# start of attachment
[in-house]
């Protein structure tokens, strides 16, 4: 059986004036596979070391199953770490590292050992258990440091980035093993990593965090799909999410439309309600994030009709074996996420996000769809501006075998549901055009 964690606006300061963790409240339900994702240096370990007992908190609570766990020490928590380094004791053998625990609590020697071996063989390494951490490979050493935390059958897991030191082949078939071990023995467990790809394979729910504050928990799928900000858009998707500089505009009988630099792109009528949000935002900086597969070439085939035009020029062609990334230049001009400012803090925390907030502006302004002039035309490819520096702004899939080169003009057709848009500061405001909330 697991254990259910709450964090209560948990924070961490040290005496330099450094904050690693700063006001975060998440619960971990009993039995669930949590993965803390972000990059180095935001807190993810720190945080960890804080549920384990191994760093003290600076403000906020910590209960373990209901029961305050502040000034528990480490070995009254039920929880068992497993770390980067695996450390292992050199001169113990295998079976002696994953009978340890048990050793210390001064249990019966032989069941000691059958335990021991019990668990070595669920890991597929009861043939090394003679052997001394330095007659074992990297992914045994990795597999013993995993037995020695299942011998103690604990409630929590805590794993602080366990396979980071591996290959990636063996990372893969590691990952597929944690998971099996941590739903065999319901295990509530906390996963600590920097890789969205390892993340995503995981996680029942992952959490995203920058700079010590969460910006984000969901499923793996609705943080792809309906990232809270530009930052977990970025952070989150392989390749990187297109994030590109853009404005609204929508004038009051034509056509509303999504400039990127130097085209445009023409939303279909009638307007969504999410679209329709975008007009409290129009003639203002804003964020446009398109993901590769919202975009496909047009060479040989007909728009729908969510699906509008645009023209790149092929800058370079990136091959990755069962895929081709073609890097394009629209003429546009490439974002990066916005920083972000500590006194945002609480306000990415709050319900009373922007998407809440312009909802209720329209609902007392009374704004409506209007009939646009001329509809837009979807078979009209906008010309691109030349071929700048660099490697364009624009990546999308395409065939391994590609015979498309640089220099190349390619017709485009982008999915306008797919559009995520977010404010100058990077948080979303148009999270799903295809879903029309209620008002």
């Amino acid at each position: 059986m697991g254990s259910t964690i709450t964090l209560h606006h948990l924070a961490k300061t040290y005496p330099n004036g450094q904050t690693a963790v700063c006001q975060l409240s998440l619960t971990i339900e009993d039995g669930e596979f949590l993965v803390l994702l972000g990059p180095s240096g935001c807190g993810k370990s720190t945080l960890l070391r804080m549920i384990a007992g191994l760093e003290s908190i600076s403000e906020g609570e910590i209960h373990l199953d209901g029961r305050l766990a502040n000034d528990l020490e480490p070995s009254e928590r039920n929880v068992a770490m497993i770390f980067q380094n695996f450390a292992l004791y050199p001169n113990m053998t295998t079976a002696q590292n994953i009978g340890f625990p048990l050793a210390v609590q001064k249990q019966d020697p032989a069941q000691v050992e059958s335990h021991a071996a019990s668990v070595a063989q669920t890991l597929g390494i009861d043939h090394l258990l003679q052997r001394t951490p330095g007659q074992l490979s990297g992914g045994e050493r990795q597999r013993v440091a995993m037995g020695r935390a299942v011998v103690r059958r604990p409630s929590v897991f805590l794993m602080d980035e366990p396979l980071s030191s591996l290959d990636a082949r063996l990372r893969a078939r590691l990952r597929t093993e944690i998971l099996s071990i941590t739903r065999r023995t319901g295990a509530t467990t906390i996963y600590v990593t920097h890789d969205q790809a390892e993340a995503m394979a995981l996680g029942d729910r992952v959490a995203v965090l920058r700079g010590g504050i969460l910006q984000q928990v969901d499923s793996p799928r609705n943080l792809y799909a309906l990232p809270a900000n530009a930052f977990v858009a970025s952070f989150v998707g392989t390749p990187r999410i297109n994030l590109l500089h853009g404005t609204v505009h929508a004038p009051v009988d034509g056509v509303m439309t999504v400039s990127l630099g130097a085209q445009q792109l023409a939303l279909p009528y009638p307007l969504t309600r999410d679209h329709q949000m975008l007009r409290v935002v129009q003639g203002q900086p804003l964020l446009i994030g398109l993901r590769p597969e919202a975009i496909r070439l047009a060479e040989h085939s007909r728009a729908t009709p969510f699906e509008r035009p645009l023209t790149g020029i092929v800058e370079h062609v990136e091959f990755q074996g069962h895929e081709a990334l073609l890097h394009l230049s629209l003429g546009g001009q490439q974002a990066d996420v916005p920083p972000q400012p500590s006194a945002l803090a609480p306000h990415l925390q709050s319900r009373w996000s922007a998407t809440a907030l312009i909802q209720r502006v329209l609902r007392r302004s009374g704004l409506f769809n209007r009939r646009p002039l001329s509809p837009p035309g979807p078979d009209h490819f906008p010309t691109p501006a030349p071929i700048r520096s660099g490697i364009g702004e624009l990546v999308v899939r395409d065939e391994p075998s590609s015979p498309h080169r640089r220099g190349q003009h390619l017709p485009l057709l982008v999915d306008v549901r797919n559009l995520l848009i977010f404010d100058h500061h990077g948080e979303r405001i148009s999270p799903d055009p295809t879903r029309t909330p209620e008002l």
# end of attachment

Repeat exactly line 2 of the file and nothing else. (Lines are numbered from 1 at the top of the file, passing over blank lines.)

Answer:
């Protein structure tokens, strides 16, 4: 059986004036596979070391199953770490590292050992258990440091980035093993990593965090799909999410439309309600994030009709074996996420996000769809501006075998549901055009 964690606006300061963790409240339900994702240096370990007992908190609570766990020490928590380094004791053998625990609590020697071996063989390494951490490979050493935390059958897991030191082949078939071990023995467990790809394979729910504050928990799928900000858009998707500089505009009988630099792109009528949000935002900086597969070439085939035009020029062609990334230049001009400012803090925390907030502006302004002039035309490819520096702004899939080169003009057709848009500061405001909330 697991254990259910709450964090209560948990924070961490040290005496330099450094904050690693700063006001975060998440619960971990009993039995669930949590993965803390972000990059180095935001807190993810720190945080960890804080549920384990191994760093003290600076403000906020910590209960373990209901029961305050502040000034528990480490070995009254039920929880068992497993770390980067695996450390292992050199001169113990295998079976002696994953009978340890048990050793210390001064249990019966032989069941000691059958335990021991019990668990070595669920890991597929009861043939090394003679052997001394330095007659074992990297992914045994990795597999013993995993037995020695299942011998103690604990409630929590805590794993602080366990396979980071591996290959990636063996990372893969590691990952597929944690998971099996941590739903065999319901295990509530906390996963600590920097890789969205390892993340995503995981996680029942992952959490995203920058700079010590969460910006984000969901499923793996609705943080792809309906990232809270530009930052977990970025952070989150392989390749990187297109994030590109853009404005609204929508004038009051034509056509509303999504400039990127130097085209445009023409939303279909009638307007969504999410679209329709975008007009409290129009003639203002804003964020446009398109993901590769919202975009496909047009060479040989007909728009729908969510699906509008645009023209790149092929800058370079990136091959990755069962895929081709073609890097394009629209003429546009490439974002990066916005920083972000500590006194945002609480306000990415709050319900009373922007998407809440312009909802209720329209609902007392009374704004409506209007009939646009001329509809837009979807078979009209906008010309691109030349071929700048660099490697364009624009990546999308395409065939391994590609015979498309640089220099190349390619017709485009982008999915306008797919559009995520977010404010100058990077948080979303148009999270799903295809879903029309209620008002």